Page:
Standing on Fayerweather Island at the mouth of Black Rock Harbor, Black Rock Harbor Light exemplifies a bright future for the estuary.

By Martin Hain

Communications Specialist

Connecticut Fund for the Environment/Save the Sound

The First Annual Black Rock Harbor Water Quality Summit, organized by former Black Rock City Councilman Peter Spain, the Ash Creek Conservation Association (ACCA) and Save the Sound, was held with a packed house at the Bridgeport Regional Aquaculture School in Bridgeport, CT on February 26, 2020. The summit gathered area residents, local officials and water quality experts to discuss the current conditions and future improvements in Black Rock Harbor and Bridgeport’s progress in addressing municipal sewage overflows and stormwater mitigation.

The event started off with a presentation on preliminary Unified Water Study (UWS) water quality data and accompanying analyses by Peter Linderoth, Water Quality Program Manager for Save the Sound. The UWS is designed to assess the environmental health of Long Island Sound bays and harbors and the audience showed a clear desire to see the harbor water quality improve with locals wanting to get involved with the effort. The audience was presented the who, what, when and how of the study in addition to the results specific to Black Rock Harbor that will be packaged up in an upcoming Long Island Sound Report Card to be produced by Save the Sound.


Prior to the event, folks attending the inaugural Black Rock Harbor Water Quality Summit were granted a tour of the Bridgeport Regional Aquaculture School lab where students are conducting many ongoing studies. ©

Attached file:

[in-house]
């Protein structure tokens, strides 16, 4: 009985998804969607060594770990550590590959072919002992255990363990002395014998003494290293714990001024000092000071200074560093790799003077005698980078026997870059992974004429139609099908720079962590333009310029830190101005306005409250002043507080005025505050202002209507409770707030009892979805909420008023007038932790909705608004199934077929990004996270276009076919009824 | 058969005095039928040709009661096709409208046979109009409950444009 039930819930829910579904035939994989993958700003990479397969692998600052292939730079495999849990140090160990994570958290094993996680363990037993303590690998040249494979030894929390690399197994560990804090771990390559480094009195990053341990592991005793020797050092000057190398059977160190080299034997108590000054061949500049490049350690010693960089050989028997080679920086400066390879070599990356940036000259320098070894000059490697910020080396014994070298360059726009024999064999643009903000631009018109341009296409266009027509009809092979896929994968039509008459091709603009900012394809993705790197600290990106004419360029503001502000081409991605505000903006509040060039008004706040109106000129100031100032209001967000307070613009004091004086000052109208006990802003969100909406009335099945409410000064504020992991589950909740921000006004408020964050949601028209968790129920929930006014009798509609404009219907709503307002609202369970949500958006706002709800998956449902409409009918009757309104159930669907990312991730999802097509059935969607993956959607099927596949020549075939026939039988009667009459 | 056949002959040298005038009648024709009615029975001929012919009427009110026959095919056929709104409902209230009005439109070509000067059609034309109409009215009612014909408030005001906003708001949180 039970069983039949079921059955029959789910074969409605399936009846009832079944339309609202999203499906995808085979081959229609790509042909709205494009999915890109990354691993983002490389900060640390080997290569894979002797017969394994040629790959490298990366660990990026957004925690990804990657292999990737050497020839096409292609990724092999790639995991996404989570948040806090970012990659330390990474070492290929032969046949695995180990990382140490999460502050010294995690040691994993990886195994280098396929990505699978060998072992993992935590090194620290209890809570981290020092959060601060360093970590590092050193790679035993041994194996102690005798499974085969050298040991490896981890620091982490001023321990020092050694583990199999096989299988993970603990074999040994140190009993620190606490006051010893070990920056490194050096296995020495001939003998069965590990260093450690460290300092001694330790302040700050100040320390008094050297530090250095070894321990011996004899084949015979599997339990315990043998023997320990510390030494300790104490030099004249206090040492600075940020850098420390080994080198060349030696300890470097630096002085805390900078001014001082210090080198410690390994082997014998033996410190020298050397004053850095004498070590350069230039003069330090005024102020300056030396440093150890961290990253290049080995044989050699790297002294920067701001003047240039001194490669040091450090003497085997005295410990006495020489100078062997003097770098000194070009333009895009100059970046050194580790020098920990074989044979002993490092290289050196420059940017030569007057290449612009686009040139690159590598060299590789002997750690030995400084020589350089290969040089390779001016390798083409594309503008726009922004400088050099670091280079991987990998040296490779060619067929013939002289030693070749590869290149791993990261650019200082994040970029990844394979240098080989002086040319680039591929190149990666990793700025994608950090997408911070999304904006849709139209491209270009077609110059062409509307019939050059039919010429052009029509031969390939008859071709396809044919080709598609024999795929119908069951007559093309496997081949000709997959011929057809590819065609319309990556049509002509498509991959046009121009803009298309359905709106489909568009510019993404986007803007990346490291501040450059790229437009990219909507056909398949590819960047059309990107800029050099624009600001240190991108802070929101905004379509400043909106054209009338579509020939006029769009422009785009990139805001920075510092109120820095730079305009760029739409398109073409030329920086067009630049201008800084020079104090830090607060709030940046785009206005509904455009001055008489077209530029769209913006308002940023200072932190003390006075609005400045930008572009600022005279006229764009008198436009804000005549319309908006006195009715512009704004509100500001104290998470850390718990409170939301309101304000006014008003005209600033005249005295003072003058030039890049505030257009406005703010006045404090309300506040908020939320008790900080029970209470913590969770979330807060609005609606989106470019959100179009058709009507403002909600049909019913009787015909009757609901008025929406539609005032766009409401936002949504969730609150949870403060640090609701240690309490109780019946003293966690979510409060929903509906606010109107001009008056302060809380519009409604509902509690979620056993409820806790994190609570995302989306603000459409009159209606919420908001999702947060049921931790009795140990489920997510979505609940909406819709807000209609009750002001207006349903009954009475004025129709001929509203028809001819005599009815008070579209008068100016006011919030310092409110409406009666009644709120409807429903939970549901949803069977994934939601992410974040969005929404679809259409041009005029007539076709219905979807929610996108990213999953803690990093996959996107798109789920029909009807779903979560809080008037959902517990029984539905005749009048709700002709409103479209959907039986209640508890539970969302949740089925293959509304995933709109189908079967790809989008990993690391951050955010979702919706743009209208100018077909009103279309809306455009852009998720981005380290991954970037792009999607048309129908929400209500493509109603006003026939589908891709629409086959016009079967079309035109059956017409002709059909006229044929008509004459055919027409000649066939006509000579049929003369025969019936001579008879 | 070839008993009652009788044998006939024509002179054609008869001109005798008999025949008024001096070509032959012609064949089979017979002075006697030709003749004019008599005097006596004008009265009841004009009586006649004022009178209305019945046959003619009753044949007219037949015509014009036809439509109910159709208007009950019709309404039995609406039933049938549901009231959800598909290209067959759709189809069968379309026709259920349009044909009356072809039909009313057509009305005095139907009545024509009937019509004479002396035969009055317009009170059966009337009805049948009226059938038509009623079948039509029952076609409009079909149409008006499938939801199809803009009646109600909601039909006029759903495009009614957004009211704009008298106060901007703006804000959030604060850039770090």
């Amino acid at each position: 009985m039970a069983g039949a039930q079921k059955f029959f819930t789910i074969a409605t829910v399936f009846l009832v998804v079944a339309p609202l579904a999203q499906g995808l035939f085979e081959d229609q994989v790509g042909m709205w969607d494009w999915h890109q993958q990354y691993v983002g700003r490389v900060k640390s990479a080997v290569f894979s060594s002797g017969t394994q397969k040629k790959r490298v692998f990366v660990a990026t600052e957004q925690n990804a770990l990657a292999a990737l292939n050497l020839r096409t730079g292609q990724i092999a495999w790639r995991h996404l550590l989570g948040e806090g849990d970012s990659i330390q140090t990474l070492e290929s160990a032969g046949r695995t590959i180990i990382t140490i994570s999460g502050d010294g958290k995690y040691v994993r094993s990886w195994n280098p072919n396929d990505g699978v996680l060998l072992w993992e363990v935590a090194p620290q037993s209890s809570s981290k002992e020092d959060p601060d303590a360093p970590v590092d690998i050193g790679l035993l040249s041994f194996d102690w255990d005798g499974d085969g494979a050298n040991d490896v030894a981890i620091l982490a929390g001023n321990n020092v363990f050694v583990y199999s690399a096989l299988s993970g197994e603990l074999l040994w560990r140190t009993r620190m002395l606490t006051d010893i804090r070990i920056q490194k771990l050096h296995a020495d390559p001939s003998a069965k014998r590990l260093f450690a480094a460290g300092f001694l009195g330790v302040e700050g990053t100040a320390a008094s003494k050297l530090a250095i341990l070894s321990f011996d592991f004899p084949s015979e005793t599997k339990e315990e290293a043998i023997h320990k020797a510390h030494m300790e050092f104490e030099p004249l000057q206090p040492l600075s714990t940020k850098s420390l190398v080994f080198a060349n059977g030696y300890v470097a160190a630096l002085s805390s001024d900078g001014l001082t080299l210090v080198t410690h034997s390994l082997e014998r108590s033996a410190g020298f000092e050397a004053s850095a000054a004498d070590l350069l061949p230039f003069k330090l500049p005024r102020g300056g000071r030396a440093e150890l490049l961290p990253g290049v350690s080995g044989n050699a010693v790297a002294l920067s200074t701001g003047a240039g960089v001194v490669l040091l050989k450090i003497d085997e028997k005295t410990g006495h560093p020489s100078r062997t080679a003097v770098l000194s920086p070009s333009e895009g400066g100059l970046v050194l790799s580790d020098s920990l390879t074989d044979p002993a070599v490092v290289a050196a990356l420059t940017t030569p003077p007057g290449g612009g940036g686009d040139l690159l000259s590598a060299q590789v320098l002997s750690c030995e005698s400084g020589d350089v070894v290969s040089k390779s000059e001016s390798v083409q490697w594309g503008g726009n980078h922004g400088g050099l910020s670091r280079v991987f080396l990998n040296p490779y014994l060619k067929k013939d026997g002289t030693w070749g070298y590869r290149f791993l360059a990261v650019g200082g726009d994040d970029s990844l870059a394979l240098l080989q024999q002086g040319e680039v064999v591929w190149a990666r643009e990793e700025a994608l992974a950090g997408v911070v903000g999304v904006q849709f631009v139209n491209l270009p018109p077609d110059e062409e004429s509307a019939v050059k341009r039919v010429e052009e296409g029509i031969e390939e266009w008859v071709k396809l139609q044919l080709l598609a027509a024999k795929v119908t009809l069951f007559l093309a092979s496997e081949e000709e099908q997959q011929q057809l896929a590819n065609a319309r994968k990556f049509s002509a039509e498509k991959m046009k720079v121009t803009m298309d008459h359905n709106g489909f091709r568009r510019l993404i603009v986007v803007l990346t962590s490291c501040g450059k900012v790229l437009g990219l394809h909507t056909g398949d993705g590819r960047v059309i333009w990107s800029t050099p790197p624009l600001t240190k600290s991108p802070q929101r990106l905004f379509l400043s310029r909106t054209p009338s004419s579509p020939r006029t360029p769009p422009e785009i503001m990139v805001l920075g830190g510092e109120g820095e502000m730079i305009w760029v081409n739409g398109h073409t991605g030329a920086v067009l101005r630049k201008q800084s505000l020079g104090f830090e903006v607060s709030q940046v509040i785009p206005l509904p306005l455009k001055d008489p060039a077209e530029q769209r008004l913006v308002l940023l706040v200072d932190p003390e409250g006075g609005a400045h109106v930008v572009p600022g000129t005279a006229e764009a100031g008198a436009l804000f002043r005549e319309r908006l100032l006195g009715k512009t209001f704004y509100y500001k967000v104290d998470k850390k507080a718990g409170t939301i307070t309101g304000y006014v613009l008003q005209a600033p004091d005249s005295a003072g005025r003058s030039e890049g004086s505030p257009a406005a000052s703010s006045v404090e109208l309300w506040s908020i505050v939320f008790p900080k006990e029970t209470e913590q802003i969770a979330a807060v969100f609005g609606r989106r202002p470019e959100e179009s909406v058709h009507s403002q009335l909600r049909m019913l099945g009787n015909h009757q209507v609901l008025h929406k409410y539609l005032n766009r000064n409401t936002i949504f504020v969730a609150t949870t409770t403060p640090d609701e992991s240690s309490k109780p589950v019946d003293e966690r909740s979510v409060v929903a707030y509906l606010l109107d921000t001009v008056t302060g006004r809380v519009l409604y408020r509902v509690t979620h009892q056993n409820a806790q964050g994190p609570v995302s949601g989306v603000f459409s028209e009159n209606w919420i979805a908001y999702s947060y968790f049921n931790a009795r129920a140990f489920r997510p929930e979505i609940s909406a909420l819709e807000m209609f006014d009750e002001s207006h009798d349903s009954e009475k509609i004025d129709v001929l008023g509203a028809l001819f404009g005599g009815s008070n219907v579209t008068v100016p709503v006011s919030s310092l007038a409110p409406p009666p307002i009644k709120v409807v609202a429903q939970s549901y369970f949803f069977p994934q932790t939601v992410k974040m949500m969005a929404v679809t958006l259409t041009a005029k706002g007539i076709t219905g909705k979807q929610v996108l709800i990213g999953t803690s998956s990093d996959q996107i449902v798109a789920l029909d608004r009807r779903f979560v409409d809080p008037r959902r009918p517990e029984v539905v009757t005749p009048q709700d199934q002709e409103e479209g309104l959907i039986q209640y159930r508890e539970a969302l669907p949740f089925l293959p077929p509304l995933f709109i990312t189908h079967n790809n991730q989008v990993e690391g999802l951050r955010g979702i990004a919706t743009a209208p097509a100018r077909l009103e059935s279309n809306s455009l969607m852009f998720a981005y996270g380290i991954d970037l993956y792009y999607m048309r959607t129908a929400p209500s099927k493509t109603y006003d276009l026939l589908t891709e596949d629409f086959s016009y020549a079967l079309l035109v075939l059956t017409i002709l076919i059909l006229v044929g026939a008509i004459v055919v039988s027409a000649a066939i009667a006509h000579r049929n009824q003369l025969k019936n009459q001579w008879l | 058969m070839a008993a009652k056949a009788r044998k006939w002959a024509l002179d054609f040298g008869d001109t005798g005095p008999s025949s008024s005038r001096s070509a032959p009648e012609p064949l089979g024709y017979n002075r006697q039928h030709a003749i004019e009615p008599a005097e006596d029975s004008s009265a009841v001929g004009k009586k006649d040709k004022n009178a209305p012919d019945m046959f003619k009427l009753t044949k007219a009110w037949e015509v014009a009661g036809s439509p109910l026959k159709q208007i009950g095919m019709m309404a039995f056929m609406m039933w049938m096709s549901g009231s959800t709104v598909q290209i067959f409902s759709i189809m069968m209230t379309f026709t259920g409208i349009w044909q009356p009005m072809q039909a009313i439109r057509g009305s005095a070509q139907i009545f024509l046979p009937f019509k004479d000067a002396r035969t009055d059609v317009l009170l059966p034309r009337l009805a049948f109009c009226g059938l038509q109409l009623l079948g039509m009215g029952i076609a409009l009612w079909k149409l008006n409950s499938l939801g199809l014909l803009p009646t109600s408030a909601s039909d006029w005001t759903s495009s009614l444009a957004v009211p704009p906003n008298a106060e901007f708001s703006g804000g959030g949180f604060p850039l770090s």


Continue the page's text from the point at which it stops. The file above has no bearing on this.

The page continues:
Next up, ACCA President Gail Robinson presented Environmental Awards and Recognition to members of the UWS field team that monitors Black Rock Harbor who stepped up and delivered an exemplary season of water quality data. Awardees included Bridgeport resident Kevin Blagys, who owns KB Dive Services, as well as students and faculty from Bridgeport Regional Aquaculture School.

The event continued with a presentation by Lauren Mappa, General Manager of the Bridgeport Water Pollution Control Authority (WPCA), who manages Bridgeport’s wastewater treatment facilities on the WPCA’s Actions and Projected Outcomes. Lauren presented technical plans to upgrade the facilities and details behind their actions, which should result in a cleaner Black Rock Harbor and Long Island Sound coastal waters.

Finally, an engaging forum was held with a panel that consisted of Peter Linderoth; Roger Reynolds, Senior Legal Counsel; Long Island Soundkeeper Bill Lucey; Lauren Mappa, WPCA; and Ann Straut, Sanitary Engineer of CT Department of Energy and Environmental Protection (CT DEEP). The public was very engaged and asked the panel members many questions about the current status and future of Black Rock Harbor water quality and management plans. If you missed this inaugural event, you can view the entire summit at

This article originally appeared in the Connecticut Fund for the Environment/Save the Sound’s quarterly GreenSheet/SoundBites newsletter and is reprinted with permission. Each issue of GreenSheet/SoundBites showcases local environmental victories that your support makes possible, and highlights pressing challenges your support has the power to help solve. To learn more, log onto